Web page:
When last year’s nominations were announced, there were very few surprises. The general consensus was that things went as expected. This year, however, the Academy spiced things up with a bunch of snubs and surprises.
Michael Fassbender (Shame), Leonardo DiCaprio (J Edgar), and Ryan Gosling (Drive and The Ides of March) are all missing from the Best Actor category. I did not expect all three to make the cut, but I did expect at least one of them to get a nod. It seems the Academy decided to snub the 30-somethings in favor of the old guys this year.
The Adventures of Tintin didn’t land a Best Animated Feature nomination. This just goes to show how different the Oscars are from the Golden Globes. Just nine days after Steven Spielberg’s animated film beat out its competitors at the Globes, it only manages to nab a Best Original Score nomination from the Academy.
Albert Brooks (Drive) is absent from the Best Supporting Actor race. I’m actually quite happy with the five nominees in this category, but Brooks is a well-respected actor who has a heavy force earlier on this awards season. That kind of formula often equates to an Oscar nod, but it looks like his momentum died out too early.
One of the strangest snubs is in the Original Song category. For some reason, the members of the Academy only felt two songs from the entire year were worth nominating. Don’t get me wrong, I’m enormously happy that Bret McKenzie is getting some love from his work on The Muppets, but historically, there have never been less than three nominated songs, and prior to 1946 there were often ten. Was 2011 such an awful year for music in the movies? I doubt it. The list of songs that could have been added to the mix is a long one, including any one of the five that were nominated at the Golden Globes, or even a handful of other songs from The Muppets.
Nothing at all for 50/50. Nobody could have been expecting much, but there are many who thought that a Best Original Screenplay nod was coming.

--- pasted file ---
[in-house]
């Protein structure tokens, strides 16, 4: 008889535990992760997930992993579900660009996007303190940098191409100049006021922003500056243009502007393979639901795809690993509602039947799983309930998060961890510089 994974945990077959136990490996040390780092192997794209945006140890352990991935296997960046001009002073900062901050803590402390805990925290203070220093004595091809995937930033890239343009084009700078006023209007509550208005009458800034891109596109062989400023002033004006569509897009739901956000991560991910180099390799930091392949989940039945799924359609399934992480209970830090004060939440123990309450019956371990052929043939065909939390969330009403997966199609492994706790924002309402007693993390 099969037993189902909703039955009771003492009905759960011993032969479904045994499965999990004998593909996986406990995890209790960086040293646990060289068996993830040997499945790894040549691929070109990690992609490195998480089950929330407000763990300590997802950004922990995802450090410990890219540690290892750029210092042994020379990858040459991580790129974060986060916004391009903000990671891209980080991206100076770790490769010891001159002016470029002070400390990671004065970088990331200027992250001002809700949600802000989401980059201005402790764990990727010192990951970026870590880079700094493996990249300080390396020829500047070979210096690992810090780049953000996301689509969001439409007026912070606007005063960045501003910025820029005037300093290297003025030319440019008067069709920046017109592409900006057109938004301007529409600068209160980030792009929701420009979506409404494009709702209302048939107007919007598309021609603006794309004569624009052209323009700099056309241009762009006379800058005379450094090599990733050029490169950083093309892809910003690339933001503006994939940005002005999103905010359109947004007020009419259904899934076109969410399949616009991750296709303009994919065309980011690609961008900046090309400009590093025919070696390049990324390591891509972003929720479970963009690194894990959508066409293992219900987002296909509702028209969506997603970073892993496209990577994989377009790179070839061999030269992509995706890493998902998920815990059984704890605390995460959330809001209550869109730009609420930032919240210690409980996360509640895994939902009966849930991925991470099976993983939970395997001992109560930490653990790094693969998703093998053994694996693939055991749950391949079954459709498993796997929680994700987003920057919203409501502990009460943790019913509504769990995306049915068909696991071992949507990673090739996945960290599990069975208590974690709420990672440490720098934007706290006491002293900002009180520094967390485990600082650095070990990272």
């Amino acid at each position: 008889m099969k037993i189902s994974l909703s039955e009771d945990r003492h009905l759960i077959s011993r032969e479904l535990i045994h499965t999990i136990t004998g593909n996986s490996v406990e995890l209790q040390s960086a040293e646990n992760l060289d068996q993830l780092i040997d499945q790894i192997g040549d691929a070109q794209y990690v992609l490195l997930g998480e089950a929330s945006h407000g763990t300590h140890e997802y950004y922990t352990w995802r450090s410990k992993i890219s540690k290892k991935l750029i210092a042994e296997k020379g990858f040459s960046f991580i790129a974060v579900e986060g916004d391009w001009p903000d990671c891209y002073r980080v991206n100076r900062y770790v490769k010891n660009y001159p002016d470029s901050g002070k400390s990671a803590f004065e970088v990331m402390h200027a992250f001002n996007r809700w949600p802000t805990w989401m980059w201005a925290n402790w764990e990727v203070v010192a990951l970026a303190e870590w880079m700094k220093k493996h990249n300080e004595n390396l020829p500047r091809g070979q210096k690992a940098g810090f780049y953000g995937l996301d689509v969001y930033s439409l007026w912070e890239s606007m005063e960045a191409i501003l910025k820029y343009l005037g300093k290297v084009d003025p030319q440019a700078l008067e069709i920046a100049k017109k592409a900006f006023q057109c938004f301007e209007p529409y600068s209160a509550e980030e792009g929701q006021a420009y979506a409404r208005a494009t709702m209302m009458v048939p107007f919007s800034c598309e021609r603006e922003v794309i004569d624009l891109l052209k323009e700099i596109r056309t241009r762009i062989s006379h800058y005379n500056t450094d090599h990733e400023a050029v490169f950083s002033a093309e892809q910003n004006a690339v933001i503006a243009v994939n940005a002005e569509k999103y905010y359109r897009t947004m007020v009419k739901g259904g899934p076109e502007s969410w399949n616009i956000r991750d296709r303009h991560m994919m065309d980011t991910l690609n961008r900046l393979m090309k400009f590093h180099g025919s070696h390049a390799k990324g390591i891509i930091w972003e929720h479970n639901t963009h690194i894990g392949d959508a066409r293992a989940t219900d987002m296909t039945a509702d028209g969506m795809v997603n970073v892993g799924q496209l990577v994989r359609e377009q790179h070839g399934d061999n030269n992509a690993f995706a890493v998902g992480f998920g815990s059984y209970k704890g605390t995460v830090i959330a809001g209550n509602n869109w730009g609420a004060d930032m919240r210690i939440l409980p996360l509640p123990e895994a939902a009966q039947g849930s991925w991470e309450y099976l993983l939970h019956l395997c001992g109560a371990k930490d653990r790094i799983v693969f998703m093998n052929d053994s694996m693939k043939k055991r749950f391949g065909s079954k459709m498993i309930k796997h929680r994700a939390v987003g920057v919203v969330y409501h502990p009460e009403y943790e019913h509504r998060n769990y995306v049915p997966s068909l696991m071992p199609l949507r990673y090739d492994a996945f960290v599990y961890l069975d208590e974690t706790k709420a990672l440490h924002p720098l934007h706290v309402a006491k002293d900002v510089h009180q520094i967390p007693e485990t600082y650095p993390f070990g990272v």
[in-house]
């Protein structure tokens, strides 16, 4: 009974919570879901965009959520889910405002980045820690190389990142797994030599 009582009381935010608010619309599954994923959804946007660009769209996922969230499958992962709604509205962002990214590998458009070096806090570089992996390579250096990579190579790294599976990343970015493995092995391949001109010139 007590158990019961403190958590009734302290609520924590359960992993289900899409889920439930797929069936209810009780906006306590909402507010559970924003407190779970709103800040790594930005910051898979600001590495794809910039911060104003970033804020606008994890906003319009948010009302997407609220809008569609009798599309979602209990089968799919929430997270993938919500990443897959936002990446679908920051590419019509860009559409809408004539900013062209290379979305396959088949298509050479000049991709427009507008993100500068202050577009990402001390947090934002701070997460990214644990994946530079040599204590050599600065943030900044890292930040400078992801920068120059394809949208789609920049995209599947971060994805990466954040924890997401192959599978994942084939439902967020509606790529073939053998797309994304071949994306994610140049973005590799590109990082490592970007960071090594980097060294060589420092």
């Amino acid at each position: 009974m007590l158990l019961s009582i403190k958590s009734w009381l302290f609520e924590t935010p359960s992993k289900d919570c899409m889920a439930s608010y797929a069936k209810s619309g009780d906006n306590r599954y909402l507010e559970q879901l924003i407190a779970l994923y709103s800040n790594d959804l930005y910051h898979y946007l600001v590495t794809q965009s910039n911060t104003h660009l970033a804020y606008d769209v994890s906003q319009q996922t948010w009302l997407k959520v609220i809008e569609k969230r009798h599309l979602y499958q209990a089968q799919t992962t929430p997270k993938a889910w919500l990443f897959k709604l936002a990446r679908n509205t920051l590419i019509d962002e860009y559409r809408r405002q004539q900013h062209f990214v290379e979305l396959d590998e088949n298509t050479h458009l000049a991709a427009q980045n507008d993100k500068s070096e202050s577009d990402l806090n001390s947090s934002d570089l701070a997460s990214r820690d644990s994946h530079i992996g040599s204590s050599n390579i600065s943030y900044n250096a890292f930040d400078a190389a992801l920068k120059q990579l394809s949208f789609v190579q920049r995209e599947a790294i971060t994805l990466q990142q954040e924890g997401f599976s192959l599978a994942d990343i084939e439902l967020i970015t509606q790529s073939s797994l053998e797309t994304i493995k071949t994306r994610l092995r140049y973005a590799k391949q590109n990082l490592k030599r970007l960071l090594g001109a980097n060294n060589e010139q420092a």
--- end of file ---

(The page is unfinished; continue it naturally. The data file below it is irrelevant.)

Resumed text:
Tilda Swinton was left off the ballot for her performance in We Need to Talk About Kevin. It would have been much more shocking if Meryl Streep (The Iron Lady) or Viola Davis (The Help) had been snubbed, but ripples of outrage at Swinton’s absence have emerged and are mostly directed at the inclusion of Rooney Mara (The Girl with the Dragon Tattoo) in her place. Mara’s presence shouldn’t be such a surprise, however, considering her performance in Fincher’s blockbuster has been universally praised, and she’s been nominated for several other awards, including the Golden Globe.
Gary Oldman (Tinker Tailor Soldier Spy) and Demián Bichir (A Better Life) fill in the Best Actor slots. A lot of people will be praising the cinematic gods for the fact that Oldman, who has long been considered one of the most underrated actors around, has finally snagged his first Oscar nomination. He garnered some significant buzz early on, but much of that faded until last week’s BAFTA nominations were announced. It’s not a huge surprise, but it is a pleasant one. Bichir’s presence in the category has some folks scratching their heads, not because of his performance, but because they have no idea who he is. Bichir is well-known actor in Mexico, but has only recently received much exposure elsewhere, largely due to his role on TV’s Weeds. He has shown up from time to time in other awards this year (he’s nominated for a SAG award and Independent Spirit Award), so his nomination isn’t entirely out of the blue. But it is a surprise, considering other actors, such as the aforementioned Fassbender and DiCaprio, had much more buzz surrounding them.
Bridesmaids gets some love. Not only did Melissa McCarthy nab a Best Supporting Actor nod, which isn’t a surprise so much as a relief, but Kristen Wiig and Annie Mumolo have found themselves matched up against the likes of Woody Allen and Michel Hazanavicius in the Best Original Screenplay competition.
Hugo gets eleven nominations–more than any other film this year. It looks like Scorsese’s family flick is steadily gaining momentum as the Oscars near. Each individual nomination isn’t surprising, but the grand total is somewhat staggering. The general expectation was that The Artist would lead the nominations. Michel Hazanavicius’ silent film is still the Best Picture front runner, but Hugo is making a strong play for the big prize through the sheer number of nominations, and due to the fact that Martin Scorsese has been a long-time Oscar darling, even if it took the Academy so long to finally give him a directing trophy.
Extremely Loud & Incredibly Close gets a Best Picture nod. All right, with ten potential Best Picture slots, it’s hard to say that anything is really a surprise, but this movie hasn’t had a particularly strong showing this awards season, and its critical reception has been hit-and-miss at best. It currently sits at 48% on Rotten Tomatoes, which isn’t the ultimate authority on Oscar-worthy film making, but certainly indicates that the movie isn’t winning over its audiences.
Speaking of the Best Picture category, nine out of a possible ten films made the cut. What movie do you think should have filled in that gap? Who else do you think was snubbed? Sound off in the comments below.
The 84th Academy Awards ceremony airs on Sunday, February 26th. You can see the full list of nominations here.